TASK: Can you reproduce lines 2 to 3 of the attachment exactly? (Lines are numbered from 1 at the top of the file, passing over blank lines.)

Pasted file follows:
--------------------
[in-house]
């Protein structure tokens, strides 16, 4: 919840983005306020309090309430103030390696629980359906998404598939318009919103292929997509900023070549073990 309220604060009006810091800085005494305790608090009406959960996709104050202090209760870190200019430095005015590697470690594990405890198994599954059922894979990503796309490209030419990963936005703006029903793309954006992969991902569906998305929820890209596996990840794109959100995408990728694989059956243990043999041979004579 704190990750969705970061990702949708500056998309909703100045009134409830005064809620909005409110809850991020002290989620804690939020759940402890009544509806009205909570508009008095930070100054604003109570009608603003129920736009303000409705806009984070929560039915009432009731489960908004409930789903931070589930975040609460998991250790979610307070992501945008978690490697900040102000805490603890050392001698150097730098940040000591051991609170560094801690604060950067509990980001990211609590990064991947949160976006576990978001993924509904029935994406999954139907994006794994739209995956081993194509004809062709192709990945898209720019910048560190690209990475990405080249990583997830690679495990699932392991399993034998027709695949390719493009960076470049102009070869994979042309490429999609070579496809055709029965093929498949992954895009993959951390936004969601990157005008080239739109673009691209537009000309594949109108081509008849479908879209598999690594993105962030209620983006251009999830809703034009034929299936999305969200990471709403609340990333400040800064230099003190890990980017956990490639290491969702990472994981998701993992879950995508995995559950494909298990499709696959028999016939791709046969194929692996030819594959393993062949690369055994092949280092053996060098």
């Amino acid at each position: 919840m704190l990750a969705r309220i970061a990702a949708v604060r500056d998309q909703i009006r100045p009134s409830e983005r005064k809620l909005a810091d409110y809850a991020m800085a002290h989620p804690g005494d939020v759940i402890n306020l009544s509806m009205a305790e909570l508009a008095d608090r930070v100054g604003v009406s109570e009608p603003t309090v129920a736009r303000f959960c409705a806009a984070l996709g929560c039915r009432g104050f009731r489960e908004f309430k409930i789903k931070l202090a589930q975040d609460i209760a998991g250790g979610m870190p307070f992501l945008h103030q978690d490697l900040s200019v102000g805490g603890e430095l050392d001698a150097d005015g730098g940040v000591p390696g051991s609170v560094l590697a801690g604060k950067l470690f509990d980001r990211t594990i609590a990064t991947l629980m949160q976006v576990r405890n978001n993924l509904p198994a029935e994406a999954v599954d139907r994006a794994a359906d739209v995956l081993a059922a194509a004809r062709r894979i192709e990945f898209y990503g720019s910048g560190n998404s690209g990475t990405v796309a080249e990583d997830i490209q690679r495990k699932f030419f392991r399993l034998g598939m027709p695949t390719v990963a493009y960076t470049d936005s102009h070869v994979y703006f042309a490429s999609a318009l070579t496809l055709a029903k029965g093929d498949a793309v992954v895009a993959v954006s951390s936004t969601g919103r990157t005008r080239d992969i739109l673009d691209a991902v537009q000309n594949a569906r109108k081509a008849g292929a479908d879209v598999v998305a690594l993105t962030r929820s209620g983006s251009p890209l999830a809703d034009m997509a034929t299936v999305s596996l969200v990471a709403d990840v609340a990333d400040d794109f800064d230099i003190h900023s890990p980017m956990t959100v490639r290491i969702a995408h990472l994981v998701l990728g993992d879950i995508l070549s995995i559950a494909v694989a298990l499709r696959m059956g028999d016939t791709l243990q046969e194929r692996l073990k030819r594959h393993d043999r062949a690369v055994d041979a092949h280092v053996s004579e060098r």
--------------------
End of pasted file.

């Protein structure tokens, strides 16, 4: 919840983005306020309090309430103030390696629980359906998404598939318009919103292929997509900023070549073990 309220604060009006810091800085005494305790608090009406959960996709104050202090209760870190200019430095005015590697470690594990405890198994599954059922894979990503796309490209030419990963936005703006029903793309954006992969991902569906998305929820890209596996990840794109959100995408990728694989059956243990043999041979004579 704190990750969705970061990702949708500056998309909703100045009134409830005064809620909005409110809850991020002290989620804690939020759940402890009544509806009205909570508009008095930070100054604003109570009608603003129920736009303000409705806009984070929560039915009432009731489960908004409930789903931070589930975040609460998991250790979610307070992501945008978690490697900040102000805490603890050392001698150097730098940040000591051991609170560094801690604060950067509990980001990211609590990064991947949160976006576990978001993924509904029935994406999954139907994006794994739209995956081993194509004809062709192709990945898209720019910048560190690209990475990405080249990583997830690679495990699932392991399993034998027709695949390719493009960076470049102009070869994979042309490429999609070579496809055709029965093929498949992954895009993959951390936004969601990157005008080239739109673009691209537009000309594949109108081509008849479908879209598999690594993105962030209620983006251009999830809703034009034929299936999305969200990471709403609340990333400040800064230099003190890990980017956990490639290491969702990472994981998701993992879950995508995995559950494909298990499709696959028999016939791709046969194929692996030819594959393993062949690369055994092949280092053996060098």
């Amino acid at each position: 919840m704190l990750a969705r309220i970061a990702a949708v604060r500056d998309q909703i009006r100045p009134s409830e983005r005064k809620l909005a810091d409110y809850a991020m800085a002290h989620p804690g005494d939020v759940i402890n306020l009544s509806m009205a305790e909570l508009a008095d608090r930070v100054g604003v009406s109570e009608p603003t309090v129920a736009r303000f959960c409705a806009a984070l996709g929560c039915r009432g104050f009731r489960e908004f309430k409930i789903k931070l202090a589930q975040d609460i209760a998991g250790g979610m870190p307070f992501l945008h103030q978690d490697l900040s200019v102000g805490g603890e430095l050392d001698a150097d005015g730098g940040v000591p390696g051991s609170v560094l590697a801690g604060k950067l470690f509990d980001r990211t594990i609590a990064t991947l629980m949160q976006v576990r405890n978001n993924l509904p198994a029935e994406a999954v599954d139907r994006a794994a359906d739209v995956l081993a059922a194509a004809r062709r894979i192709e990945f898209y990503g720019s910048g560190n998404s690209g990475t990405v796309a080249e990583d997830i490209q690679r495990k699932f030419f392991r399993l034998g598939m027709p695949t390719v990963a493009y960076t470049d936005s102009h070869v994979y703006f042309a490429s999609a318009l070579t496809l055709a029903k029965g093929d498949a793309v992954v895009a993959v954006s951390s936004t969601g919103r990157t005008r080239d992969i739109l673009d691209a991902v537009q000309n594949a569906r109108k081509a008849g292929a479908d879209v598999v998305a690594l993105t962030r929820s209620g983006s251009p890209l999830a809703d034009m997509a034929t299936v999305s596996l969200v990471a709403d990840v609340a990333d400040d794109f800064d230099i003190h900023s890990p980017m956990t959100v490639r290491i969702a995408h990472l994981v998701l990728g993992d879950i995508l070549s995995i559950a494909v694989a298990l499709r696959m059956g028999d016939t791709l243990q046969e194929r692996l073990k030819r594959h393993d043999r062949a690369v055994d041979a092949h280092v053996s004579e060098r």